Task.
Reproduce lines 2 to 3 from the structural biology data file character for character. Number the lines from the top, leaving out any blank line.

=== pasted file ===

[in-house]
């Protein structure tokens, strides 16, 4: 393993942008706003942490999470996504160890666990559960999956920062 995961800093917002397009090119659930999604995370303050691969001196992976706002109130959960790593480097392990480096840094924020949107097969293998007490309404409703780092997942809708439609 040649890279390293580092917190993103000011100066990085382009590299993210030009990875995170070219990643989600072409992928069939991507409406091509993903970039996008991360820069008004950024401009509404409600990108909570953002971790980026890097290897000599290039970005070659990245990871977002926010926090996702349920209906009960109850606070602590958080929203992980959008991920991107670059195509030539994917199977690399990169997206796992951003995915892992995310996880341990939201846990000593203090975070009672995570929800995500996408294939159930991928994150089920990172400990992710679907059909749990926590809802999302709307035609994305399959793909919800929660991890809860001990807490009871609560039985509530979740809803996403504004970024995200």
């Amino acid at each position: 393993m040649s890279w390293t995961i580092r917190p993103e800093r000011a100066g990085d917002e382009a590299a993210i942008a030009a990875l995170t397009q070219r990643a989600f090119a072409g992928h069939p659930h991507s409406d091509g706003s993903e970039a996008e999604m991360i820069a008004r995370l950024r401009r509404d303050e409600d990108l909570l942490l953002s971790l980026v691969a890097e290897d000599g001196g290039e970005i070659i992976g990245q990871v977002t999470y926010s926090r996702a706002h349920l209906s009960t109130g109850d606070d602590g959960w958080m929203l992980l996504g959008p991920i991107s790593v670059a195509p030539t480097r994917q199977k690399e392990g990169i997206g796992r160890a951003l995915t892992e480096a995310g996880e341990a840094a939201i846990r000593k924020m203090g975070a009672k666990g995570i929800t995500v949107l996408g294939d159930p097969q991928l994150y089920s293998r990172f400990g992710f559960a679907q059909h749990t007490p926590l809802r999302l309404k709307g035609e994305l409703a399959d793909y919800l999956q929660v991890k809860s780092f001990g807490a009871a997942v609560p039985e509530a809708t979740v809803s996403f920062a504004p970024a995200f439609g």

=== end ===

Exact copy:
């Protein structure tokens, strides 16, 4: 393993942008706003942490999470996504160890666990559960999956920062 995961800093917002397009090119659930999604995370303050691969001196992976706002109130959960790593480097392990480096840094924020949107097969293998007490309404409703780092997942809708439609 040649890279390293580092917190993103000011100066990085382009590299993210030009990875995170070219990643989600072409992928069939991507409406091509993903970039996008991360820069008004950024401009509404409600990108909570953002971790980026890097290897000599290039970005070659990245990871977002926010926090996702349920209906009960109850606070602590958080929203992980959008991920991107670059195509030539994917199977690399990169997206796992951003995915892992995310996880341990939201846990000593203090975070009672995570929800995500996408294939159930991928994150089920990172400990992710679907059909749990926590809802999302709307035609994305399959793909919800929660991890809860001990807490009871609560039985509530979740809803996403504004970024995200």
């Amino acid at each position: 393993m040649s890279w390293t995961i580092r917190p993103e800093r000011a100066g990085d917002e382009a590299a993210i942008a030009a990875l995170t397009q070219r990643a989600f090119a072409g992928h069939p659930h991507s409406d091509g706003s993903e970039a996008e999604m991360i820069a008004r995370l950024r401009r509404d303050e409600d990108l909570l942490l953002s971790l980026v691969a890097e290897d000599g001196g290039e970005i070659i992976g990245q990871v977002t999470y926010s926090r996702a706002h349920l209906s009960t109130g109850d606070d602590g959960w958080m929203l992980l996504g959008p991920i991107s790593v670059a195509p030539t480097r994917q199977k690399e392990g990169i997206g796992r160890a951003l995915t892992e480096a995310g996880e341990a840094a939201i846990r000593k924020m203090g975070a009672k666990g995570i929800t995500v949107l996408g294939d159930p097969q991928l994150y089920s293998r990172f400990g992710f559960a679907q059909h749990t007490p926590l809802r999302l309404k709307g035609e994305l409703a399959d793909y919800l999956q929660v991890k809860s780092f001990g807490a009871a997942v609560p039985e509530a809708t979740v809803s996403f920062a504004p970024a995200f439609g």